A short while ago it was obvious that the rule makers of the CSI had made an awful mistake. This was in connection with the ruling that said there would be a compulsory pit stop for petrol during a Grand Prix race, and that any circuit whose pits were not suitable for refuelling stops could run their Grand Prix races in two heats or two heats and a final. The whole affair was dropped on the Grand Prix world without much warning and was due to take effect in 1973. The Constructors’ Union, the Drivers’ Union and most of the organisers were completely and unanimously against the whole idea. Now the CSI has climbed down (thank goodness) and the whole proposition has been shelved until further notice. In today’s mini-Grand Prix races the whole idea was ludicrous and artificial and the less said about the whole unfortunate affair, the better.

* * *

Osterreichring

Anyone who has been for a motoring holiday in Austria will know that it is a green and pleasant land full of friendly people. The major National circuit at Zeltweg, named the Osterreichring, is also a green and pleasant place, and is also full of friendly people, and although it has only been in existence for two years it is already rapidly developing a very pleasant character. I cannot refer to it as an Autodrome or Stadium, for it is neither of these things, but it is a permanent circuit, completely artificial, having been built on virgin soil. However, instead of drawing the shape on a piece of paper the people involved walked round the fields and decided it would go “up that hill”, “round that clump of trees”, “down across that dip and up the other side”, and so on, with the result that the circuit has all the character of a natural road circuit. Money not being unlimited it is taking time to finish off the details, but on each visit I find some further improvement to the amenities. First priority was the circuit itself and making sure that it was suitable for modern racing, then came the pits and finally the paddock, which is the right way to do things, I feel. On my first visit the paddock lavatory was a bucket in the corner, now things are greatly improved, but at the time the Austrians apologised and explained that they could not do everything at once and had concentrated on getting the actual track race-worthy, and I am with them all the way.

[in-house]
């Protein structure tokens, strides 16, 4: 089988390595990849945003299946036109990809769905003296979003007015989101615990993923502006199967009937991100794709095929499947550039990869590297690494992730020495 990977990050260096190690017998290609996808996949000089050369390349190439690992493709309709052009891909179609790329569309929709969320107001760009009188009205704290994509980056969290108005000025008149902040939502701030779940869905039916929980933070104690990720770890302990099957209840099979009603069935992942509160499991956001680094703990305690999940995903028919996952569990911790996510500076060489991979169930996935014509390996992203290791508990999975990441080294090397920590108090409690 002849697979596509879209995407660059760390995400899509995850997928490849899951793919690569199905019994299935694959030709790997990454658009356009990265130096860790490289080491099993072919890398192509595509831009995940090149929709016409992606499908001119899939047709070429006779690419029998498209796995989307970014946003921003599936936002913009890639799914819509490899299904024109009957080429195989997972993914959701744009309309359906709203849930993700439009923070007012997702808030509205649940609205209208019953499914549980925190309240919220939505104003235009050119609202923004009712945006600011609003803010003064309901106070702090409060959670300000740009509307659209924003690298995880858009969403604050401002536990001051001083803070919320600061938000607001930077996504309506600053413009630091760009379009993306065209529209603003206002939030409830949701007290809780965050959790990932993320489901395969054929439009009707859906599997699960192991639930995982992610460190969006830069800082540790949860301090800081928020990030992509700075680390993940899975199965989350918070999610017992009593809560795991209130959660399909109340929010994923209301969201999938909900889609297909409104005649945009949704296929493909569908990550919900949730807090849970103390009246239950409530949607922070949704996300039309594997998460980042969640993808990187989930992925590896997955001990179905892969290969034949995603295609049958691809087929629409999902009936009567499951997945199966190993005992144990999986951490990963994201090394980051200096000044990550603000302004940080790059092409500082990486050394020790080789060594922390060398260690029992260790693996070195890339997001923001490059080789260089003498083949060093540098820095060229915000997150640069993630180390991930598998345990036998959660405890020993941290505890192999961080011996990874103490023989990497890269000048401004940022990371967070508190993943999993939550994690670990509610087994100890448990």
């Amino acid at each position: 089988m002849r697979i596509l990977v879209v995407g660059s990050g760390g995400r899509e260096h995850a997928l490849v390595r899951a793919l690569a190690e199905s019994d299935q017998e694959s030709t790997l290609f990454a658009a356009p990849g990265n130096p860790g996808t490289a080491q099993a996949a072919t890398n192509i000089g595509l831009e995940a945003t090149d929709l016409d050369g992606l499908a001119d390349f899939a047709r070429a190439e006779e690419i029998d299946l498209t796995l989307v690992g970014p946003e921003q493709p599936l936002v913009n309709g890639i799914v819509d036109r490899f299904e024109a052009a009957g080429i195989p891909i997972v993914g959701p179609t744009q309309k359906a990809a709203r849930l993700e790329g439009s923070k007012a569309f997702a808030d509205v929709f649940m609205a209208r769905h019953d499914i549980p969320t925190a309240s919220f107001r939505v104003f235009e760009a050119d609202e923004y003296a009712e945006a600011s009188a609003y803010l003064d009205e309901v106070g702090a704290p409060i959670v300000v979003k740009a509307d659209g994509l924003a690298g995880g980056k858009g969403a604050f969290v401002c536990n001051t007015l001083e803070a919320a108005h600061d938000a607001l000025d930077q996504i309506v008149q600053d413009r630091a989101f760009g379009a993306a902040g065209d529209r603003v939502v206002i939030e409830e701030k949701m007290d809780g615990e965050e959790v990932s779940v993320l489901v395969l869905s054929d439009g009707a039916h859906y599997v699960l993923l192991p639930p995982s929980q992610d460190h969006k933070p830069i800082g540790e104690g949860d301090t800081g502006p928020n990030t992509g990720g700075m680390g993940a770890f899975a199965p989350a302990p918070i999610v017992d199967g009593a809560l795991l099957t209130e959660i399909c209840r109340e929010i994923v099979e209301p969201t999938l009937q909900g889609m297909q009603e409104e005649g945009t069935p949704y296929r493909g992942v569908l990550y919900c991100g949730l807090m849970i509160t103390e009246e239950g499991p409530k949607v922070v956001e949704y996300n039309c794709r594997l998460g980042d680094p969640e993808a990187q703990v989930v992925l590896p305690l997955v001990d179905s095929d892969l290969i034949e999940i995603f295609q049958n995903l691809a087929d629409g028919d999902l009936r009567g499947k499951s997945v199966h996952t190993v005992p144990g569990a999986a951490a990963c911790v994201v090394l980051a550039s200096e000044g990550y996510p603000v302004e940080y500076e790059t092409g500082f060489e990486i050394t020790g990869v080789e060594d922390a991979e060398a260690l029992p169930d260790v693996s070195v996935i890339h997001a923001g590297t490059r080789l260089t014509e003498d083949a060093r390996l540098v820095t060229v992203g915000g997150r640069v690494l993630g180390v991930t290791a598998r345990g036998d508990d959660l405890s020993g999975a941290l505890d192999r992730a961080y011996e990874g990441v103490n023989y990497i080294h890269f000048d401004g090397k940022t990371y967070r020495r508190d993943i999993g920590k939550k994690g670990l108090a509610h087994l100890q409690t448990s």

In the programme recently was a little character-study of the Osterreichring, giving its age as two years, its hobbies motor racing and testing, its problems as “growing pains”, and amongst its desires a sponsor to help with the building of a race control and time-keeping building, for at the moment the time-keepers are still using the old double-decker London ‘bus that was driven out to Austria in the mid-sixties to be used as race control on the old Zeltweg airfield circuit. The Knittelfeld Club have come a long way since those days.

* * *

Grand Prix Drivers

At a drivers’ gathering recently discussion was taking place about the desirability of the race winner visiting the Press Box to give the journalists an interview immediately after the race, the way Colin Chapman does with his winners. The talk was quite light-hearted, Denis Hulme saying he thought it was all right, providing the journalists gave him a couple of beers, Chris Amon said he thought it very good thing to do, whereupon a voice at the back said “How would you know, Chris ?” Just before the meeting broke up the chairman said: “Just a minute, fellers, Fittipaldi’s got a problem”, and another voice, a London driver this time, said: “Good, it’s about time he had a problem”. Friendly lot the Grand Prix drivers. — D. S. J.